Like every person, you change over time. 

What worked a couple years ago doesn’t work today. Think about the fact that 7 or 8 years ago, many of us relied on Netflix to mail out new DVDs. 

(Yeah, the infamous red DVD envelopes that shipped direct is apparently now a dwindling service.)

Needless to say, cloud-based streaming services like Netflix, Roku, Disney+, Hulu, and other platforms weren’t always tracking user engagement via how often we click, pause, rewind, or skip.  

It goes without saying that in the next 7-8 years, your online privacy expectations will continue to change as well. Knowing more about how your personal data is tracked today can help you to make smarter long-term decisions.

Data Privacy: Advocacy & Regulations

Indeed, the discussion around data privacy — both knowing what companies track and controlling your digital footprint — is now part of the public consciousness. 

This year, we should raise the bar for companies to protect personal data. After all, companies tend to focus on compliance/risk avoidance — they’ll consider privacy a business imperative if YOU, the consumer, continue to self-advocate. 

Another reason this is important is that there’s still not a federal law protecting your data. One interesting development from the November 2020 election was that Californians overwhelmingly voted to expand the California Consumer Privacy Act (CCPA). It’s now going to be known as the Consumer Privacy Rights Act (CCRA) and the state’s enhanced regulations are set to go into effect January 1, 2023. 

But that’s still a couple years away. And that’s only one U.S. state!

In 2021, we’ll likely see differing approaches by the remaining 49 states, with some states giving consumers specific rights such as opting out of the sale of their personal information.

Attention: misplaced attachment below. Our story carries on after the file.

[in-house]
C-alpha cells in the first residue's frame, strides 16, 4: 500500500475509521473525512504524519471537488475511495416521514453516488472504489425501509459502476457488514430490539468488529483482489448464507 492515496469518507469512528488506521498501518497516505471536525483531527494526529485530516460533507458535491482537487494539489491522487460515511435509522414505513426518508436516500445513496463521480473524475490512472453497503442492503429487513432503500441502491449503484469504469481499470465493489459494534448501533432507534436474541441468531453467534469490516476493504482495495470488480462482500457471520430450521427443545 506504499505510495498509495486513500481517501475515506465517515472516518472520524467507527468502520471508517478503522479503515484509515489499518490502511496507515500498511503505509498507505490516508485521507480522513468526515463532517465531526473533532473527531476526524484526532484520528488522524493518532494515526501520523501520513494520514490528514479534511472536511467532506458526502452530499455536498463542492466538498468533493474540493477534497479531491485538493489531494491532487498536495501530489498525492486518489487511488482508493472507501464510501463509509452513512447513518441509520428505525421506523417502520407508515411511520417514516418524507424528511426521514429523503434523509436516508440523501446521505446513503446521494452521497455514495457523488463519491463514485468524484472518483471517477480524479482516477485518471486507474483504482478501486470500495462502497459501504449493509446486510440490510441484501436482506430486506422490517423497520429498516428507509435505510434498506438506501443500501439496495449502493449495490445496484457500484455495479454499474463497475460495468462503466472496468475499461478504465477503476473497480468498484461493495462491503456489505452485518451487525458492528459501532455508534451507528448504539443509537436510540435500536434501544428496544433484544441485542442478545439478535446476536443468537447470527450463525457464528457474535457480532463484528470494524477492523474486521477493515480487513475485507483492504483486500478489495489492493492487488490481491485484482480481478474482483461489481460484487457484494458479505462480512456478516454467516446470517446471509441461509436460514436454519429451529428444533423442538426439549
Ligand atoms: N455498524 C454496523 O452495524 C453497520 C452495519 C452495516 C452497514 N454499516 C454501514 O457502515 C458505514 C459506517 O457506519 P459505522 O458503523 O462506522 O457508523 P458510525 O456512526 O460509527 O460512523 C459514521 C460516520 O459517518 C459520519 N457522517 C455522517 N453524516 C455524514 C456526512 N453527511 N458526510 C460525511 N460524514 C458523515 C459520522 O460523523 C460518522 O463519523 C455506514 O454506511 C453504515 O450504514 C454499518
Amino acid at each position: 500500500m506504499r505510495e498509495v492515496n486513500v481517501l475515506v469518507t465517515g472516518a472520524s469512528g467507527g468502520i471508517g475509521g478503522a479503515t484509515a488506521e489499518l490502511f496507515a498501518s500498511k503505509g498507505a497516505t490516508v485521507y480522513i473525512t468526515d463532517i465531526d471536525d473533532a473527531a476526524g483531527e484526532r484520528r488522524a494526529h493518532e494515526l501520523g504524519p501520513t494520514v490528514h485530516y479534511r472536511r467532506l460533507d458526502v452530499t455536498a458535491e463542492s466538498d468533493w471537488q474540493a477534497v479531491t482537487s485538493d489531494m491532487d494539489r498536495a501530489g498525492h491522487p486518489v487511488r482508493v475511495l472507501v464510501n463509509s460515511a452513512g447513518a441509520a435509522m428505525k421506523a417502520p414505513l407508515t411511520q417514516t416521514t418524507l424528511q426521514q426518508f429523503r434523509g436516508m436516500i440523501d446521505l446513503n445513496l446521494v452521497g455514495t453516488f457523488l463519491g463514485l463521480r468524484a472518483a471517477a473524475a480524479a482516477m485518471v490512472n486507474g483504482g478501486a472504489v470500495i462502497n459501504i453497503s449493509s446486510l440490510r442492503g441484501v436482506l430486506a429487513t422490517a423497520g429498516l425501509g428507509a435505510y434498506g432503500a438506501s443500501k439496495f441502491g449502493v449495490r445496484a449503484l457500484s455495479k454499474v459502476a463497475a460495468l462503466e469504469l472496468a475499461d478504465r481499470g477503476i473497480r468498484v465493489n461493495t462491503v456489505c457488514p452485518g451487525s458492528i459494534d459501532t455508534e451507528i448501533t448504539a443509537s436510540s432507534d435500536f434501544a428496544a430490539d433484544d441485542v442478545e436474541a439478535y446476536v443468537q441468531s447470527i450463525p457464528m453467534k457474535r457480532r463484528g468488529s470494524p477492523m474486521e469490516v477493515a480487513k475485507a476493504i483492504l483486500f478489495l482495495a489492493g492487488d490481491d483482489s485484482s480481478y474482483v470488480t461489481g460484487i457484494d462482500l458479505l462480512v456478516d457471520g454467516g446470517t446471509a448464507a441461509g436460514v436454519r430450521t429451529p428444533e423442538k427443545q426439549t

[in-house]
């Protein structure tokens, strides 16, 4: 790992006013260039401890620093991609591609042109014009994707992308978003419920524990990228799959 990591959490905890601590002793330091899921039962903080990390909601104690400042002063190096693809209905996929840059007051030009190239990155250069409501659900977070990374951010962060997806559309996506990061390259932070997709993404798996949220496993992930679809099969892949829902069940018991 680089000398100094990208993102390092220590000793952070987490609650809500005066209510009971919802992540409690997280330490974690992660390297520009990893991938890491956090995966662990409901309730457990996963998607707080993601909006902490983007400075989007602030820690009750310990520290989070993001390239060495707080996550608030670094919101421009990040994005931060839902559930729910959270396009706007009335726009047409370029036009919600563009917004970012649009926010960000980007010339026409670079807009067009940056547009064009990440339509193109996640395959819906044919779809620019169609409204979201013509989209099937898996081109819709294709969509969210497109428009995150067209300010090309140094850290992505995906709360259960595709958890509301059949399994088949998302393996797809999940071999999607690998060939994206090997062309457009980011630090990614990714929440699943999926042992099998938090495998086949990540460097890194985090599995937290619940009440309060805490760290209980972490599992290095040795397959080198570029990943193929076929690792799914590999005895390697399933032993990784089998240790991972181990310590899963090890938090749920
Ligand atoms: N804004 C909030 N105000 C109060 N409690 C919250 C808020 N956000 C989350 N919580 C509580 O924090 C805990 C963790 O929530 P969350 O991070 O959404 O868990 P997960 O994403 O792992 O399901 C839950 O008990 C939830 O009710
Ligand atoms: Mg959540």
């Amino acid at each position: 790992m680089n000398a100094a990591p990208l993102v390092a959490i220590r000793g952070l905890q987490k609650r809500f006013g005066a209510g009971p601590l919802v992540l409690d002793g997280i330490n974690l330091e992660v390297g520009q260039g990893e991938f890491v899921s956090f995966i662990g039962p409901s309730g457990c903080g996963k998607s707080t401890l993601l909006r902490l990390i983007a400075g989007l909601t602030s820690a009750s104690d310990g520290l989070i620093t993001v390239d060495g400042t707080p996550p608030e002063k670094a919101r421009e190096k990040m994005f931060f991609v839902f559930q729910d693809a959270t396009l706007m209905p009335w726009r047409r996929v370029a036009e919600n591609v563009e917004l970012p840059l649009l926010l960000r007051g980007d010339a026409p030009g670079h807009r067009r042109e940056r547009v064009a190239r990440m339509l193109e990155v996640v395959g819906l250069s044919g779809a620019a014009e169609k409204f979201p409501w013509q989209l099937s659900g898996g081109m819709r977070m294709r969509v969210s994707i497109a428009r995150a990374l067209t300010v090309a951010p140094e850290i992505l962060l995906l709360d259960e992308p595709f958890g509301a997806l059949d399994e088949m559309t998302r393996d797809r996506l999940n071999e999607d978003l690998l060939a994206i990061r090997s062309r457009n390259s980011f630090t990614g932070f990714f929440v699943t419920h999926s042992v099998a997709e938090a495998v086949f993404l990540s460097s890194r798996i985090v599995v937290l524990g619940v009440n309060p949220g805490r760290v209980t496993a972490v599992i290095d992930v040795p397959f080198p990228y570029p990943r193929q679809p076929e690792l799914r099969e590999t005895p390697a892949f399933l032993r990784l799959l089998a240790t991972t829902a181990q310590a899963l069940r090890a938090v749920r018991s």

Privacy Policies: An Incomprehensible Disaster 

The internet’s original sin was allowing everyone to believe it was entirely free, according to thought leaders from Forbes Technology Council. They predict that more consumers will demand that businesses explain what data they need and why, ask for consent to use it, and allow consumers to change their minds. 

As online shopping continues to grow — studies estimate 300 million online shoppers in 2021 – it’s more important than ever to stay on top of privacy settings and demand more clarity.

Ask yourself why you’d be willing to share data — is it to receive exclusive discounts or to find products, for example? In exchange for handing over your data, would you know the answers to some of these important questions?

  • What, if any, control you have over data processing
  • What security measures the company takes to protect your information
  • What third parties have access to the information, and how they use it
  • Possible policy changes and how you’ll be notified if they occur

If you don’t know the answers, you’re not alone. The problem is that many still don’t understand what companies are collecting and sharing. Even a report from the New York Times, after analyzing 150 different privacy policies, declared that the majority “were an incomprehensible disaster.”